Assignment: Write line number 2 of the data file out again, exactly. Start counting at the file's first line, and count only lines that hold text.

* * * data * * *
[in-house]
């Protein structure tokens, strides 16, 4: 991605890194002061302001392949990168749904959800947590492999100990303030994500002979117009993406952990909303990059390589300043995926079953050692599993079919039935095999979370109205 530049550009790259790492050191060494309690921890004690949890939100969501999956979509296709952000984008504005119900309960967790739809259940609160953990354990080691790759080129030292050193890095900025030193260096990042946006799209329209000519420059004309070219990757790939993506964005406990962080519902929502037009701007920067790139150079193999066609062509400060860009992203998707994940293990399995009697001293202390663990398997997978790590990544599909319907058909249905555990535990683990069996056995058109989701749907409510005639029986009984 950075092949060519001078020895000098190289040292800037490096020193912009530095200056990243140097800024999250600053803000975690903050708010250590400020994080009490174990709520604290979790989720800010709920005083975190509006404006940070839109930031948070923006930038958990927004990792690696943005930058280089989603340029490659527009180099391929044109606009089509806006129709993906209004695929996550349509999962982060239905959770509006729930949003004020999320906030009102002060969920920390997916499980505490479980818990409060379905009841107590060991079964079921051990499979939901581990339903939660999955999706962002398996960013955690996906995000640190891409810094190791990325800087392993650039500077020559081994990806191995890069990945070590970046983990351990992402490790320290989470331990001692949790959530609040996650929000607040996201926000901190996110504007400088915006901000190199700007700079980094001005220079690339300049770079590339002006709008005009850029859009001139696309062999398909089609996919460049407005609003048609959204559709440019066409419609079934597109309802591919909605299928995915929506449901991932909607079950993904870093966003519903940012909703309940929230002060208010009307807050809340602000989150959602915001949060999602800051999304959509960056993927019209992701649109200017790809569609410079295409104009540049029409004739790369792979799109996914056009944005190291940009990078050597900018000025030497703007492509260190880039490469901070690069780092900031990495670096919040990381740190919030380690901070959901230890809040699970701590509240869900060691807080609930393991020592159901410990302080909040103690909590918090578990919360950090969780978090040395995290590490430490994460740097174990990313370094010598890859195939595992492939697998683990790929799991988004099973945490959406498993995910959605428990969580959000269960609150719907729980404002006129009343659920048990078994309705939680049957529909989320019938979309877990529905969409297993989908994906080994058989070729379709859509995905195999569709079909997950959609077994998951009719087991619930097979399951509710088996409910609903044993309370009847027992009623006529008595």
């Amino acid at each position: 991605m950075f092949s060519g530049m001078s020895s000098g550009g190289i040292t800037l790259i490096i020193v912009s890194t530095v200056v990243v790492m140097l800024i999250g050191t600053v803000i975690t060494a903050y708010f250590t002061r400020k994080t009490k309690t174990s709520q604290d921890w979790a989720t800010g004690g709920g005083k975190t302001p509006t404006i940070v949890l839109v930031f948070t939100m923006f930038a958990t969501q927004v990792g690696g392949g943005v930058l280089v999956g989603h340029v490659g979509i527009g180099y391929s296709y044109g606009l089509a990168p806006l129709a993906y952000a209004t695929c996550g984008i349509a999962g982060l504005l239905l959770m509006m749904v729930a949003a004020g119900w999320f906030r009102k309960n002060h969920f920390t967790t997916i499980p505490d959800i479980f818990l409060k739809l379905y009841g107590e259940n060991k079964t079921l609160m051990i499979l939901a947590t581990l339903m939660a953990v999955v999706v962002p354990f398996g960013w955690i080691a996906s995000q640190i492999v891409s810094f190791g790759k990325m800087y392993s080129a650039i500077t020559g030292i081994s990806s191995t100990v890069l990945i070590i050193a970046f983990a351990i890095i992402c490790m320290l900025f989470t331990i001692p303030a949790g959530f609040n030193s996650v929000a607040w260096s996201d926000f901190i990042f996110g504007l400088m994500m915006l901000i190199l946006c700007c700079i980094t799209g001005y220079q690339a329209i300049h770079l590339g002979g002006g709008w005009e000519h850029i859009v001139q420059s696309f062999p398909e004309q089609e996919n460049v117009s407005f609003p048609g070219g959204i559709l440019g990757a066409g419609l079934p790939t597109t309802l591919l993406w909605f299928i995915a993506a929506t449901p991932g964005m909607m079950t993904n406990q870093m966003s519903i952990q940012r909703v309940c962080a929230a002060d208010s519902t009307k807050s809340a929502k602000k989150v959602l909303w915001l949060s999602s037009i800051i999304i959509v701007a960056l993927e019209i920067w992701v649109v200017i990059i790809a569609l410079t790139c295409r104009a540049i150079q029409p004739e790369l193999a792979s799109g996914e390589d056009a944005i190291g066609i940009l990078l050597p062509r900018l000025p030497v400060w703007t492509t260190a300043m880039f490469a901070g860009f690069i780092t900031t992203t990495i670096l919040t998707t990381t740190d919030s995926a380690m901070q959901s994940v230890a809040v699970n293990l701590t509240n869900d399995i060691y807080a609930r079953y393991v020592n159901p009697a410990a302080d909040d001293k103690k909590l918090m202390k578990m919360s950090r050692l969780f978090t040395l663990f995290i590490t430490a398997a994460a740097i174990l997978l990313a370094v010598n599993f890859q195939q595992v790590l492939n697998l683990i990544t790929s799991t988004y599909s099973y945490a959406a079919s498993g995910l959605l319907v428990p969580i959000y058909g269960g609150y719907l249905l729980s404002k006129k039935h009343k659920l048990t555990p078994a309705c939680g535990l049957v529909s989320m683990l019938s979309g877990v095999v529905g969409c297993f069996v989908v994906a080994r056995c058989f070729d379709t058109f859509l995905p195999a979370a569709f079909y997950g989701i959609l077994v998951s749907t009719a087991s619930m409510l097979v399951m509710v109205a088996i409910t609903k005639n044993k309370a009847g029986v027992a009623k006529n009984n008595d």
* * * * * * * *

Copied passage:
């Protein structure tokens, strides 16, 4: 991605890194002061302001392949990168749904959800947590492999100990303030994500002979117009993406952990909303990059390589300043995926079953050692599993079919039935095999979370109205 530049550009790259790492050191060494309690921890004690949890939100969501999956979509296709952000984008504005119900309960967790739809259940609160953990354990080691790759080129030292050193890095900025030193260096990042946006799209329209000519420059004309070219990757790939993506964005406990962080519902929502037009701007920067790139150079193999066609062509400060860009992203998707994940293990399995009697001293202390663990398997997978790590990544599909319907058909249905555990535990683990069996056995058109989701749907409510005639029986009984 950075092949060519001078020895000098190289040292800037490096020193912009530095200056990243140097800024999250600053803000975690903050708010250590400020994080009490174990709520604290979790989720800010709920005083975190509006404006940070839109930031948070923006930038958990927004990792690696943005930058280089989603340029490659527009180099391929044109606009089509806006129709993906209004695929996550349509999962982060239905959770509006729930949003004020999320906030009102002060969920920390997916499980505490479980818990409060379905009841107590060991079964079921051990499979939901581990339903939660999955999706962002398996960013955690996906995000640190891409810094190791990325800087392993650039500077020559081994990806191995890069990945070590970046983990351990992402490790320290989470331990001692949790959530609040996650929000607040996201926000901190996110504007400088915006901000190199700007700079980094001005220079690339300049770079590339002006709008005009850029859009001139696309062999398909089609996919460049407005609003048609959204559709440019066409419609079934597109309802591919909605299928995915929506449901991932909607079950993904870093966003519903940012909703309940929230002060208010009307807050809340602000989150959602915001949060999602800051999304959509960056993927019209992701649109200017790809569609410079295409104009540049029409004739790369792979799109996914056009944005190291940009990078050597900018000025030497703007492509260190880039490469901070690069780092900031990495670096919040990381740190919030380690901070959901230890809040699970701590509240869900060691807080609930393991020592159901410990302080909040103690909590918090578990919360950090969780978090040395995290590490430490994460740097174990990313370094010598890859195939595992492939697998683990790929799991988004099973945490959406498993995910959605428990969580959000269960609150719907729980404002006129009343659920048990078994309705939680049957529909989320019938979309877990529905969409297993989908994906080994058989070729379709859509995905195999569709079909997950959609077994998951009719087991619930097979399951509710088996409910609903044993309370009847027992009623006529008595």